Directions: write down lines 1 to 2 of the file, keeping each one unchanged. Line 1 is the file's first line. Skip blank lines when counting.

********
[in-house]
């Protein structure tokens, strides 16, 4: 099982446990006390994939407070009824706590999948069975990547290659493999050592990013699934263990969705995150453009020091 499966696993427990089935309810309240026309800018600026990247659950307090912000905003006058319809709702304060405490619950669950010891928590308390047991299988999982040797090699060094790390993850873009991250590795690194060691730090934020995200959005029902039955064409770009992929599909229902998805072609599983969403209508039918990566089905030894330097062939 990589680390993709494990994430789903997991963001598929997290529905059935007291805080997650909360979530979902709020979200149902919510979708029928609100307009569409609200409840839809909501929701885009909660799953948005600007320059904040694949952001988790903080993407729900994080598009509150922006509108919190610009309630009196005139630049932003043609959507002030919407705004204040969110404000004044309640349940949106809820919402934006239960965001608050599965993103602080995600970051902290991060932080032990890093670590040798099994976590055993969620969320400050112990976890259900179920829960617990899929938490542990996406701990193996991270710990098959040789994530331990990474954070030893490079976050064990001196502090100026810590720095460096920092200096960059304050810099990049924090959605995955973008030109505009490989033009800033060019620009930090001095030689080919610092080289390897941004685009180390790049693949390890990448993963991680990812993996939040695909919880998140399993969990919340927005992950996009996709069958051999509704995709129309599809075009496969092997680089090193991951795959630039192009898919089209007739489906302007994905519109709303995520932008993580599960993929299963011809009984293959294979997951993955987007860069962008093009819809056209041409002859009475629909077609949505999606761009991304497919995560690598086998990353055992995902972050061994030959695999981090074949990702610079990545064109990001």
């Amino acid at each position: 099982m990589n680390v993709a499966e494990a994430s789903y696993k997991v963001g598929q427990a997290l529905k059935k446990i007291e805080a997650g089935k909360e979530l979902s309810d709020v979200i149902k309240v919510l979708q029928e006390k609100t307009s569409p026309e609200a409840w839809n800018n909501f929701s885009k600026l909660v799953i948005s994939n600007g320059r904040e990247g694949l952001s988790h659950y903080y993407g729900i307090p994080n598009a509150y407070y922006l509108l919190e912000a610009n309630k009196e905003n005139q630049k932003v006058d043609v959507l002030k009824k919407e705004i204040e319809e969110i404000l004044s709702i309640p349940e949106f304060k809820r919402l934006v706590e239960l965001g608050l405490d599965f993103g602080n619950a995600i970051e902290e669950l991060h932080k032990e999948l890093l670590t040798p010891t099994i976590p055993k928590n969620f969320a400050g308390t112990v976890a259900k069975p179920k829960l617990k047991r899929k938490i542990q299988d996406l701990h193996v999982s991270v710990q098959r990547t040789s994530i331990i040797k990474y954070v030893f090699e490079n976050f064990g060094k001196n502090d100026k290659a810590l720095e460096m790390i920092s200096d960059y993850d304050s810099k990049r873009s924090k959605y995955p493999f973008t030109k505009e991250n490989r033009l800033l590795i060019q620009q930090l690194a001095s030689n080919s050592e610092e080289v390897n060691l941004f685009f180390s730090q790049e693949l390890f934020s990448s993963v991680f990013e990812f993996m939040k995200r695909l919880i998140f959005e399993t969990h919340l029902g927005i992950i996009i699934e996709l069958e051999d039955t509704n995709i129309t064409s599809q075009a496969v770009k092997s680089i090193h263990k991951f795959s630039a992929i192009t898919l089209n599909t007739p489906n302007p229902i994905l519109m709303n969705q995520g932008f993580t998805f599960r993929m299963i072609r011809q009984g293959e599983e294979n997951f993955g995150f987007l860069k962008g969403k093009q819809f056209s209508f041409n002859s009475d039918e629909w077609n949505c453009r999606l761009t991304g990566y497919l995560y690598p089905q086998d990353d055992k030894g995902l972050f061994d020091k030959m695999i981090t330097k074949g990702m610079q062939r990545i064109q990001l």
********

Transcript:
[in-house]
């Protein structure tokens, strides 16, 4: 099982446990006390994939407070009824706590999948069975990547290659493999050592990013699934263990969705995150453009020091 499966696993427990089935309810309240026309800018600026990247659950307090912000905003006058319809709702304060405490619950669950010891928590308390047991299988999982040797090699060094790390993850873009991250590795690194060691730090934020995200959005029902039955064409770009992929599909229902998805072609599983969403209508039918990566089905030894330097062939 990589680390993709494990994430789903997991963001598929997290529905059935007291805080997650909360979530979902709020979200149902919510979708029928609100307009569409609200409840839809909501929701885009909660799953948005600007320059904040694949952001988790903080993407729900994080598009509150922006509108919190610009309630009196005139630049932003043609959507002030919407705004204040969110404000004044309640349940949106809820919402934006239960965001608050599965993103602080995600970051902290991060932080032990890093670590040798099994976590055993969620969320400050112990976890259900179920829960617990899929938490542990996406701990193996991270710990098959040789994530331990990474954070030893490079976050064990001196502090100026810590720095460096920092200096960059304050810099990049924090959605995955973008030109505009490989033009800033060019620009930090001095030689080919610092080289390897941004685009180390790049693949390890990448993963991680990812993996939040695909919880998140399993969990919340927005992950996009996709069958051999509704995709129309599809075009496969092997680089090193991951795959630039192009898919089209007739489906302007994905519109709303995520932008993580599960993929299963011809009984293959294979997951993955987007860069962008093009819809056209041409002859009475629909077609949505999606761009991304497919995560690598086998990353055992995902972050061994030959695999981090074949990702610079990545064109990001």